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Gender Differences in Willingness to Compete: The Role of Public Observability

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  • Buser, Thomas

    (University of Amsterdam and the Tinbergen Institute)

  • Ranehill, Eva

    (University of Zürich)

  • van Veldhuizen, Roel

    (WZB Berlin Social Science Center)

Abstract

A recent literature emphasizes the importance of the gender gap in willingness to compete as a partial explanation for gender differences in labor market outcomes. However, whereas experiments investigating willingness to compete typically do so in anonymous environments, real world competitions often have a more public nature, which introduces potential social image concerns. If such image concerns are important, we should expect public observability to further exacerbate the gender gap. We test this prediction using a laboratory experiment that varies whether the decision to compete, and its outcome, is publicly observable. Across four different treatments, however, all treatment effects are close to zero. We conclude that the public observability of decisions and outcomes does not exert a significant impact on male or female willingness to compete, indicating that the role of social image concerns related to competitive decisions may be limited.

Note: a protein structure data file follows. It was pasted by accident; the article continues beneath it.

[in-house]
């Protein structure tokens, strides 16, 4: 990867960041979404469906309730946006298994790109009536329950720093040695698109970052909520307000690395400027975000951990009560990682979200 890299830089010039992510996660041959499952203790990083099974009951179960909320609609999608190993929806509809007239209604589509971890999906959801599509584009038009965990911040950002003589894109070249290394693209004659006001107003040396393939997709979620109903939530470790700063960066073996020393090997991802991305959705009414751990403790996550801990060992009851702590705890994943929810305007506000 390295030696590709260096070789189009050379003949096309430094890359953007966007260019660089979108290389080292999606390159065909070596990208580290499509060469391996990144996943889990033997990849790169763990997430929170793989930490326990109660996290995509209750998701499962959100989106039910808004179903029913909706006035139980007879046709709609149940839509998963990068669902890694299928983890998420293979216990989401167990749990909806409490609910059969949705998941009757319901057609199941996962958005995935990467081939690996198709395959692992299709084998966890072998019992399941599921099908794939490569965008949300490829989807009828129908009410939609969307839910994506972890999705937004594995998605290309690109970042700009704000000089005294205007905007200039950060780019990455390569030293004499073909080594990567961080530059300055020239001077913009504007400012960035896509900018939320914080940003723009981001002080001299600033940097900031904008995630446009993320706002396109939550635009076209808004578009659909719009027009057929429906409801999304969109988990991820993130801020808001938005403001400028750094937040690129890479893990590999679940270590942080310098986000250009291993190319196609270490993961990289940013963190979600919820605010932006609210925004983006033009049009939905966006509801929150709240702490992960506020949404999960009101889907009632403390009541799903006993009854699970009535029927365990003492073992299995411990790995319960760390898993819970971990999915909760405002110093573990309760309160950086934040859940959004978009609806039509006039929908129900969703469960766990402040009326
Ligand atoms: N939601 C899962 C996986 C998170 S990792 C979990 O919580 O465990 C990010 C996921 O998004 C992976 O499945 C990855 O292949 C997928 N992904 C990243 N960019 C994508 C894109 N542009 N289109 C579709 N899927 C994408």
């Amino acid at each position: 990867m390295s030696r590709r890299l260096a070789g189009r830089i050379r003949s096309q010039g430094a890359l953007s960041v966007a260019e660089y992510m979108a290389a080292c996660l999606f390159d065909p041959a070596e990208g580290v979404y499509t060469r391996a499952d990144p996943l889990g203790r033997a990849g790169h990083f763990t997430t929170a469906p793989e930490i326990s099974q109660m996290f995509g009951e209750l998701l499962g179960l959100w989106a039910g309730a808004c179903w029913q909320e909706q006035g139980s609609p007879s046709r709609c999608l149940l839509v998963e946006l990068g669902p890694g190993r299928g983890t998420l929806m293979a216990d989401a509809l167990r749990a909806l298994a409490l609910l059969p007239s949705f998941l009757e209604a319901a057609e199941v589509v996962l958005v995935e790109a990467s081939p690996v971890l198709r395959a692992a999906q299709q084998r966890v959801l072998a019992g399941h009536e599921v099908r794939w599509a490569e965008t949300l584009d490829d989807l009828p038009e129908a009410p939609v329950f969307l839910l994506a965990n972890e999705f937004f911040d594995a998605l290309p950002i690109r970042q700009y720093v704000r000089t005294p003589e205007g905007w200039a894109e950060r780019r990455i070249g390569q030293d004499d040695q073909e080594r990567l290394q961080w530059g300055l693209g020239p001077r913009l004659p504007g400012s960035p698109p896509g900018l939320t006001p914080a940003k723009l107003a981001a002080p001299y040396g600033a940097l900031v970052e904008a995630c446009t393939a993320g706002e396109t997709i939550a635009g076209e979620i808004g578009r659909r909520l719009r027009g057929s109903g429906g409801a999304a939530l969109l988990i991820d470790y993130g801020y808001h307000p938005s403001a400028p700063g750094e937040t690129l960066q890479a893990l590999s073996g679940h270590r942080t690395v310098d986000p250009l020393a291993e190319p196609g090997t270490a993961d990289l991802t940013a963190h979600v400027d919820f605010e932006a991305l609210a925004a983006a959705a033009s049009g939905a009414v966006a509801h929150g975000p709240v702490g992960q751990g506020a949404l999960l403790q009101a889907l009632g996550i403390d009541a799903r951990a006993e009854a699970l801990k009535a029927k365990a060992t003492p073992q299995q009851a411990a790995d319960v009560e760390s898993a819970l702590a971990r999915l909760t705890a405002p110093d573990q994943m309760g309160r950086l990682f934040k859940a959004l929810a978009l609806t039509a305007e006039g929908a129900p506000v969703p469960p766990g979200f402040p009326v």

Suggested Citation

  • Buser, Thomas & Ranehill, Eva & van Veldhuizen, Roel, 2017. "Gender Differences in Willingness to Compete: The Role of Public Observability," Rationality and Competition Discussion Paper Series 40, CRC TRR 190 Rationality and Competition.
  • Handle: RePEc:rco:dpaper:40
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    16. María Ladrón de Guevara Rodríguez & Oscar David Marcenaro-Gutierrez & Luis Alejandro Lopez-Agudo, 2023. "On the Gender Gap of Soft-Skills: the Spanish Case," Child Indicators Research, Springer;The International Society of Child Indicators (ISCI), vol. 16(1), pages 167-197, February.
    17. Jeffrey A. Flory & Andreas Leibbrandt & Christina Rott & Olga Stoddard, 2021. "Increasing Workplace Diversity: Evidence from a Recruiting Experiment at a Fortune 500 Company," Journal of Human Resources, University of Wisconsin Press, vol. 56(1), pages 73-92.
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    19. Christopher Roby, 2022. "Social Information and Gender Differences in Competitive Preferences," The American Economist, Sage Publications, vol. 67(1), pages 24-45, March.
    20. Andersson, Per A. & Erlandsson, Arvid & Västfjäll, Daniel & Tinghög, Gustav, 2020. "Prosocial and moral behavior under decision reveal in a public environment," Journal of Behavioral and Experimental Economics (formerly The Journal of Socio-Economics), Elsevier, vol. 87(C).
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    More about this item

    Keywords

    gender differences; competitiveness; social image; experiment;
    All these keywords.

    JEL classification:

    • C91 - Mathematical and Quantitative Methods - - Design of Experiments - - - Laboratory, Individual Behavior
    • D03 - Microeconomics - - General - - - Behavioral Microeconomics: Underlying Principles
    • J16 - Labor and Demographic Economics - - Demographic Economics - - - Economics of Gender; Non-labor Discrimination

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